Argentinian artist Francisco Diaz (aka Pastel) uses a distinct visual language in his murals. He fills his walls with patterns based on the local flora of the area he’s painting in — an effective way to connect with the communities he encounters in his travels. His botanical references often address history, geography, society, and politics. Along with these nature-based elements, Pastel often paints ancient, Stone Age tools to glorify humanity’s strength without referencing a specific culture. His distinct yet decorative style lends itself well to collaborations with other street artists, such as Pixel Pancho and Agostino Iacurci, who both worked with Pastel recently.
Kazuki Takamatsu (HF Vol. 33 cover artist) paints layers of translucent, white gouache that appear to float over his matte, black backgrounds. His hologram-like, female characters look digitized, though they’re executed entirely by hand. That’s because the artist turns to depth mapping software for inspiration for his images and painstakingly renders his figures as if they were parceled into pixels. For his upcoming solo show “Even a Doll Can Do It,” Takamatsu presents a new series of paintings centered around ghostly depictions of nymph-like girls floating in cyberspace. The exhibition opens February 14 at Dorothy Circus Gallery in Rome and will be on view through April 4.
Haris Purmono’s hyperrealistic portraits illustrate resilience. The Indonesian artist began his practice in the 1970s under Suharto’s military government and the battle-scarred faces of his civilian subjects symbolize the country’s difficult past. Purmono’s sitters are everyday individuals whose faces the artist embellishes with bandages and dragon tattoos. Despite their different ethnicities and social classes, these symbols unite the subjects of his work and hint at their shared cultural history.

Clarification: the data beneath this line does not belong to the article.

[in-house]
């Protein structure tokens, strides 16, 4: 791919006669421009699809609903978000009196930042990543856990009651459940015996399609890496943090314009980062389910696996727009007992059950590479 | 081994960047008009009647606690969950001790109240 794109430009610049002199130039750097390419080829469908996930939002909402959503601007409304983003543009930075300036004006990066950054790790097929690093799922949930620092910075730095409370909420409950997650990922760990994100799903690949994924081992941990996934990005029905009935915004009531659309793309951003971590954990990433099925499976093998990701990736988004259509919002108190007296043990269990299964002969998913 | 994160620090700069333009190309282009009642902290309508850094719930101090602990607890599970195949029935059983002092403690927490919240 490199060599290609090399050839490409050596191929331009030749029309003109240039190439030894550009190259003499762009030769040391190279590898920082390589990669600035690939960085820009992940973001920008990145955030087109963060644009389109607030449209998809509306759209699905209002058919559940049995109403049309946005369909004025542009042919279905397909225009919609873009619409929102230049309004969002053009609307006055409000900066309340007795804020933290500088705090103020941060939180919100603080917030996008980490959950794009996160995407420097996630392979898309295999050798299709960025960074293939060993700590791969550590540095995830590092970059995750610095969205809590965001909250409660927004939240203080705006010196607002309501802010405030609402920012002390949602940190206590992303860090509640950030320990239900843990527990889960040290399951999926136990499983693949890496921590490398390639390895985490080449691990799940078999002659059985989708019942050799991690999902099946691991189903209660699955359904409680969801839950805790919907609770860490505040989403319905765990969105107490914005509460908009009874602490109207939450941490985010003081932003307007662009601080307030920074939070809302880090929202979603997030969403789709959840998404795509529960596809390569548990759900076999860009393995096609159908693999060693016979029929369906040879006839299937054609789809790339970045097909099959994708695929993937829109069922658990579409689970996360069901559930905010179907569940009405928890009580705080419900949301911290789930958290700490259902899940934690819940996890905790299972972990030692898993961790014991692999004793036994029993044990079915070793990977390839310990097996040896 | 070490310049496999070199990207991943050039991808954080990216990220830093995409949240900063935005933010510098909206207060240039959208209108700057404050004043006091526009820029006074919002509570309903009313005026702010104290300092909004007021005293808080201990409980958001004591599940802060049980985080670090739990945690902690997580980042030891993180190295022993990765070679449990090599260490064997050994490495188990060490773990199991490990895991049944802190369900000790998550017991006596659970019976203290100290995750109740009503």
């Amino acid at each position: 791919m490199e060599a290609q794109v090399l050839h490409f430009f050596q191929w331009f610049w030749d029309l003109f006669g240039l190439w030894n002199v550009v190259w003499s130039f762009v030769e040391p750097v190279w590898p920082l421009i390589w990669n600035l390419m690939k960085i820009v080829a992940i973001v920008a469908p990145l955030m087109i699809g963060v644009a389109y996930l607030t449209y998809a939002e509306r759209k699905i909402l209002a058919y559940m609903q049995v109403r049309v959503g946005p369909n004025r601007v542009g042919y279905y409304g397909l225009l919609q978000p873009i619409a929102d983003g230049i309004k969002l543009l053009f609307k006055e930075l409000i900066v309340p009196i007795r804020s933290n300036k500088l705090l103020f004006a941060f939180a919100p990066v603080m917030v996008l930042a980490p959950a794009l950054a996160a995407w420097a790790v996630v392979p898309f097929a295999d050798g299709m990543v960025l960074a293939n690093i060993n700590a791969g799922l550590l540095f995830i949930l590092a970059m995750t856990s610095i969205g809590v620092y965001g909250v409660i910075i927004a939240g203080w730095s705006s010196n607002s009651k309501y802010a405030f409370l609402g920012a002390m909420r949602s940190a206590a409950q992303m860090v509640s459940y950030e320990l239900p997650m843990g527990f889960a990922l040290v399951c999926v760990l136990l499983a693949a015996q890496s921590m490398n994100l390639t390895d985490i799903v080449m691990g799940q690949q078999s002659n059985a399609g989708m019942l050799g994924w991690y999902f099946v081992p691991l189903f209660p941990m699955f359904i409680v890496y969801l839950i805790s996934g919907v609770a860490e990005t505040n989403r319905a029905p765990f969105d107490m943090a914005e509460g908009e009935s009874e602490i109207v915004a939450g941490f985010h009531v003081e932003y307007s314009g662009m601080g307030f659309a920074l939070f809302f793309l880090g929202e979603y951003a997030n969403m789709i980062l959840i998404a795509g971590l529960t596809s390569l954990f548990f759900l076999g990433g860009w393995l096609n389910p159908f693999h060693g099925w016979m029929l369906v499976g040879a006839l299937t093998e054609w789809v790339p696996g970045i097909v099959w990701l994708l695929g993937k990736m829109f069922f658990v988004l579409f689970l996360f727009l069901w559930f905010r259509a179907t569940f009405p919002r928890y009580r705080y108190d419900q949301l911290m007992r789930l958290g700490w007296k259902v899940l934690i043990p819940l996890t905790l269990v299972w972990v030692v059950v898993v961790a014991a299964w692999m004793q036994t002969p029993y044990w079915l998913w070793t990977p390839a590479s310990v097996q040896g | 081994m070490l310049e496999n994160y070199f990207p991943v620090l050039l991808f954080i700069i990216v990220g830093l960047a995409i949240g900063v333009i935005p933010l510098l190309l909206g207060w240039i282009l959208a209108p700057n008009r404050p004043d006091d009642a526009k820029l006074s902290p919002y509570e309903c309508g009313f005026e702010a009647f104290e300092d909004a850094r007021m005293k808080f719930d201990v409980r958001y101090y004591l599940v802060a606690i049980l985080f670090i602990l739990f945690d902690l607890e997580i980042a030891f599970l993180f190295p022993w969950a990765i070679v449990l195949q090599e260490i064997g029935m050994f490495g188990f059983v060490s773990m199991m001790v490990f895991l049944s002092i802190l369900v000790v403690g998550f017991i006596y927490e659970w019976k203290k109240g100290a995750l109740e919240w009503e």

The captivating paintings of artist Joel Rea presents a take on surrealism that is nothing short of awe-inspiring. The richly colored scenes that Rea creates look like stills from a vivid dream, featuring men in suits and a tiger on a seemingly endless beach. The intense detail of Rea’s renderings, combined with his use of composition, gives the paintings a breathtaking, larger-than-life feel. His human subjects look almost helpless compared to the vast grandeur of the crashing waves threatening to swallow them whole. Even the more modest scenes that Rea paints inspire a deep feeling of humility. We featured some of his previous work here and today we bring you his latest paintings.
Jon Fox’s paintings (featured in Hi-Fructose Vol. 30) unfurl epic battles where human characters appear minuscule and inconsequential amid the spirits and deities running amuck in his otherworldly dimension. Fox’s scenes are large and sprawling, with multiple narratives occurring simultaneously. The UK-based artist’s new work will debut at his next solo show, “If You Don’t Object Then You Must Agree,” opening at White Walls Gallery in San Francisco on January 31.
Fred Stonehouse’s paintings look like they take place within the innermost crevices of a troubled mind rather than in any semblance of a real place. Unshaven, rugged, yet boyish, his characters seem to battle internal conflicts, feelings of guilt, and insecurities. Their inner demons come across as loaded visual symbols (and sometimes actual demons), which Stonehouse elucidates with text scrawled within each work.